Sponsored by the National Council on Alcoholism and Drug Dependence, Inc. (NCADD), Alcohol Awareness Month is celebrated each April since 1987. Created to increase public awareness and understanding, reduce stigma and encourage local communities to focus on alcoholism and alcohol-related issues 2018’s theme is: “Changing Attitudes:  It’s not a ‘rite of passage.'” This theme opens an opportunity for parents to reinforce that using alcohol is not a ‘rite of passage.’  In fostering “changing attitudes” parents can help kids understand that drinking isn’t a way to feel or be independent, “cool,” or to fit in society.  Young people can learn that alcohol is not necessary for having a good time and non-use of alcohol is a healthy and viable option.  Also, we can learn to respect another person’s decision of not to drink alcohol

April’s Alcohol Awareness Month is filled with local, state, and national events all aiming to educate people about the treatment and prevention of alcoholism, particularly among young people. These events also educate parents helping them understand the role they can play in giving their children a better understanding of the impact that alcohol can have on their lives.

During Alcohol Awareness Month local NCADD affiliates as well as schools, colleges, churches, and countless other community organizations sponsor a host activities related to alcohol use, abuse, and its consequences.

If you or your organization would like to plan and develop your own 2018 Alcohol Awareness Month events, NCADD every year prepares an Organizer’s Guide which you can download as a PDF on their website. Also, for a list of other organizations in the field and other resources please visit: https://www.ncadd.org

Can Alcohol Cause a Heart Attack?

Alcohol directly influences excitation of myocytes (cardiac muscle cells), and therefore provokes arrhythmias and possibly, sudden cardiac death. So in short, alcohol can cause a heart attack when it is consumed in large amounts. In addition, excessive long-term use of alcohol can increase the risk of developing an array of heart problems which may also lead to a heart attack. This is because drinking alcohol at this level can:

  • Raise blood pressure, which is one of the most important risk factors for having a heart attack or a stroke as it damages the heart by hardening and thickening arteries.
  • Weaken the heart muscle, which means the heart can’t pump blood as efficiently. It’s known as cardiomyopathy which is a condition when the heart muscle becomes enlarged, thick or rigid, and in rare cases, the muscle tissue is replaced with scar tissue. This condition can cause premature death, usually through heart failure.1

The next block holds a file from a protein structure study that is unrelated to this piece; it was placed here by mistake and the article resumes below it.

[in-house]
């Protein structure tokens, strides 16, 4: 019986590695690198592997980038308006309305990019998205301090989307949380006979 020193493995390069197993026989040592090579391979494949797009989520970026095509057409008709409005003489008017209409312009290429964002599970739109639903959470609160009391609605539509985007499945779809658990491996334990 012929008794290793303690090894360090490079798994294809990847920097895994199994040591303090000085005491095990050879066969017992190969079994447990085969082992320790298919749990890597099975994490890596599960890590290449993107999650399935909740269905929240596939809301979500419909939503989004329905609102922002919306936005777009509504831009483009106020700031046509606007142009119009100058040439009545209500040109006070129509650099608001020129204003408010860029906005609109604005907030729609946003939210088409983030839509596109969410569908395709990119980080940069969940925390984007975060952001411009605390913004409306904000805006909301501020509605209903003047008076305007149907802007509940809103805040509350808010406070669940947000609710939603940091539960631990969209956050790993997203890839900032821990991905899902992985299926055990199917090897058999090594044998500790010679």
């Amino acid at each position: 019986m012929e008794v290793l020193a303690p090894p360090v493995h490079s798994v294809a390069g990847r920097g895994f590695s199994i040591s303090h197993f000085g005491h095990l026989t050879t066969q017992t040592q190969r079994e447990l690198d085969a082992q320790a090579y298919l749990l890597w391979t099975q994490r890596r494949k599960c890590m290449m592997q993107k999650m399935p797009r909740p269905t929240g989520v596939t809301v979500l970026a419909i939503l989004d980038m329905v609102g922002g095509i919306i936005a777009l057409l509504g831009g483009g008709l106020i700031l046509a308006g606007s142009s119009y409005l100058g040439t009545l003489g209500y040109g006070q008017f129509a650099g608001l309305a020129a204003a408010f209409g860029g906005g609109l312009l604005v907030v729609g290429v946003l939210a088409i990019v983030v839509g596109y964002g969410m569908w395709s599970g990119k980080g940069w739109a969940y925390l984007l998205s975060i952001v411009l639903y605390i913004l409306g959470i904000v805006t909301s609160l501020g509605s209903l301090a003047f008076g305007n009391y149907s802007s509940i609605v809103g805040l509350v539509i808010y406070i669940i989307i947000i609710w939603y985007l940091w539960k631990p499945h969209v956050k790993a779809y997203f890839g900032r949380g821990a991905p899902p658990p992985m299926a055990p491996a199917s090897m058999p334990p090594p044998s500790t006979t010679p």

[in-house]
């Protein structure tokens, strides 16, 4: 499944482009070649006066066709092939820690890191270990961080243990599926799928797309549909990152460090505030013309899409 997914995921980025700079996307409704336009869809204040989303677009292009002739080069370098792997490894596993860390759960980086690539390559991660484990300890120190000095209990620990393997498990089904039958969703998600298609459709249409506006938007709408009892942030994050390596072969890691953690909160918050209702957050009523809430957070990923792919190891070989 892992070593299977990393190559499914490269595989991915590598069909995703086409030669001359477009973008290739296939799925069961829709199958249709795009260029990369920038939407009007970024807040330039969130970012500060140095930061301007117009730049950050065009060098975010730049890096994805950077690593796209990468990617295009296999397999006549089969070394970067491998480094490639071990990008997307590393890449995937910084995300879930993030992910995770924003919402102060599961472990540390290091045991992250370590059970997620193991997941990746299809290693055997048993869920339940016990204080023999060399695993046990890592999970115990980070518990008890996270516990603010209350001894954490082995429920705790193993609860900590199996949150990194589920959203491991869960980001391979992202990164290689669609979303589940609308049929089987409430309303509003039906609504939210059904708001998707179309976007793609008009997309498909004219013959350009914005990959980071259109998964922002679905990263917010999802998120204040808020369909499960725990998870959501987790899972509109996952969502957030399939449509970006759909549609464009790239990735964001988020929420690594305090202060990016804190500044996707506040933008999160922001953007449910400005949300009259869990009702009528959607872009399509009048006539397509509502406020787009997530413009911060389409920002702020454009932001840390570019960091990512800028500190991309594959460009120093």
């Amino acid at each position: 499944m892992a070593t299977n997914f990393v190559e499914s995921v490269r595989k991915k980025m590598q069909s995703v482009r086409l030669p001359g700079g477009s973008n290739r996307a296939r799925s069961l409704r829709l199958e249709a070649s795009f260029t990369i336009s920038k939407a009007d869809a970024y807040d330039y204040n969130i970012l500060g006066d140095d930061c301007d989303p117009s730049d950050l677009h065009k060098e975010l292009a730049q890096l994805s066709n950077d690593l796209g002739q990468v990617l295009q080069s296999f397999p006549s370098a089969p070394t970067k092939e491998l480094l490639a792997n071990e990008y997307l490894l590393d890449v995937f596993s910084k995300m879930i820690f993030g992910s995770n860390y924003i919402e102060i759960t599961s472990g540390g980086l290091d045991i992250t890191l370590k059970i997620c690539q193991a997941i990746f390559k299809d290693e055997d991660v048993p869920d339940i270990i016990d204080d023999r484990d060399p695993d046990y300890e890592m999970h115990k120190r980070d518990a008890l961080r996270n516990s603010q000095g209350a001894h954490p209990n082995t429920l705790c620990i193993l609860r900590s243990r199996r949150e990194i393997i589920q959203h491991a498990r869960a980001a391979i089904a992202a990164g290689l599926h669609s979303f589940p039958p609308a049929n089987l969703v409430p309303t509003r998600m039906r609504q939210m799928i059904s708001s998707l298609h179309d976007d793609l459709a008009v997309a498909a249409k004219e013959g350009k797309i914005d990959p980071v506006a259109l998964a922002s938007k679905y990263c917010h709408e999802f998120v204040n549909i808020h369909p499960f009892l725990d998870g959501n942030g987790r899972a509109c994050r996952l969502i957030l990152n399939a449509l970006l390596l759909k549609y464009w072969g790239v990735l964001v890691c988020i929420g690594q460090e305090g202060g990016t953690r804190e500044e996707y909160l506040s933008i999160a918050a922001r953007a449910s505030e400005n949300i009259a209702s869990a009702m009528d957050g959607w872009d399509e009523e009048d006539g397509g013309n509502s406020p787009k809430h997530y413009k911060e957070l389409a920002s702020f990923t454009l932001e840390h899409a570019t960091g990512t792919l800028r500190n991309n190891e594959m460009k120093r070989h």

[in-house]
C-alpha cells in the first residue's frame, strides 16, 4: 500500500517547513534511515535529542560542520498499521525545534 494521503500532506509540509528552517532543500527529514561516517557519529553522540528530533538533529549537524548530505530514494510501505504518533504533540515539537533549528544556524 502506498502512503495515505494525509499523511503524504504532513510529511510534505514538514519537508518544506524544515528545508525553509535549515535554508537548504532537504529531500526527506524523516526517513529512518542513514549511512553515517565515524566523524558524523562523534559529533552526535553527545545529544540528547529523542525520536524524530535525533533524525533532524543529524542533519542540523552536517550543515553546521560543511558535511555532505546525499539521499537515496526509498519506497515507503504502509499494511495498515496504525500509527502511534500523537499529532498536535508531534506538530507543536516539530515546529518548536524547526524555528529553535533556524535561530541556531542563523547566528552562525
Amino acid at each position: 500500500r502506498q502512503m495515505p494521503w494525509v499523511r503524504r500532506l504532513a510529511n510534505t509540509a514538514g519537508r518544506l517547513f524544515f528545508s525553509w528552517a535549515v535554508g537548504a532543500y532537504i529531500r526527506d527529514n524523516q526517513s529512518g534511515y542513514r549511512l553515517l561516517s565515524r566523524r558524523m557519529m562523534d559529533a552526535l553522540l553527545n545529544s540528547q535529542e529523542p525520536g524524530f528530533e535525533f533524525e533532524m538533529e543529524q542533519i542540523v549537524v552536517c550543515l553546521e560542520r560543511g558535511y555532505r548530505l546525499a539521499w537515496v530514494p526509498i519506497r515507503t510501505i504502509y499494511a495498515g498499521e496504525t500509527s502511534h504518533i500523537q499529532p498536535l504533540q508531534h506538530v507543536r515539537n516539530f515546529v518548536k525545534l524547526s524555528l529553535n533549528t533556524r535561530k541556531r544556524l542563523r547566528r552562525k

• Increase the heart rate due to problems in the electrical signals that produce a heartbeat. It’s known as tachycardia (increased heart rate). 2,3 Complications due to regular episodes of tachycardia, do vary depending on their frequency, length, and severity, but it can cause blood clots which often lead to a heart attack or stroke.4

  • Cause irregular heartbeat, which is known as a condition called arrhythmia. Arrhythmias can occur because of changes to the heart’s electrical system, which is often caused by blocked signals, abnormal pathways, irritable heart cells, medicines, and stimulants such as alcohol. Some of the common arrhythmias include the heart beating too slow (bradycardia), or too fast (tachycardia).5 Arrhythmias can cause cardiac arrest and stroke.
  • Cause atrial fibrillation (AFib or AF) is a heart condition that makes the heartbeat really fast and off-rhythm. Sometimes referred to as ‘holiday heart’ these disturbances were found to be more frequent after weekends or holidays like Christmas or New Year’s which are known to have higher alcohol consumption.6 AFib can lead to blood clots, stroke, heart failure, and other heart conditions.
  • Cause weight gain which in return causes the blood pressure and cholesterol to rise also increasing the risk of developing heart disease.

Binge Drinking Can Make the Heart Beat Irregularly

The name Holiday Heart Syndrome (HHS) was coined in 19787  by Philip Ettinger, for describing the occurrence of an acute cardiac rhythm disturbance in apparently healthy people after an episode of heavy drinking, leaving no cardiac disturbance with subsequent abstinence, leaving no indication of heart disease. HHS gets its name because the condition tends to increase around holiday times or after weekends when people tend to drink more8

Individuals experiencing cardiac disturbance (AF), feel breathless as the blood pressure rise. In fact, people feel like they might be having a heart attack – characterized by severe pain in the center of the chest.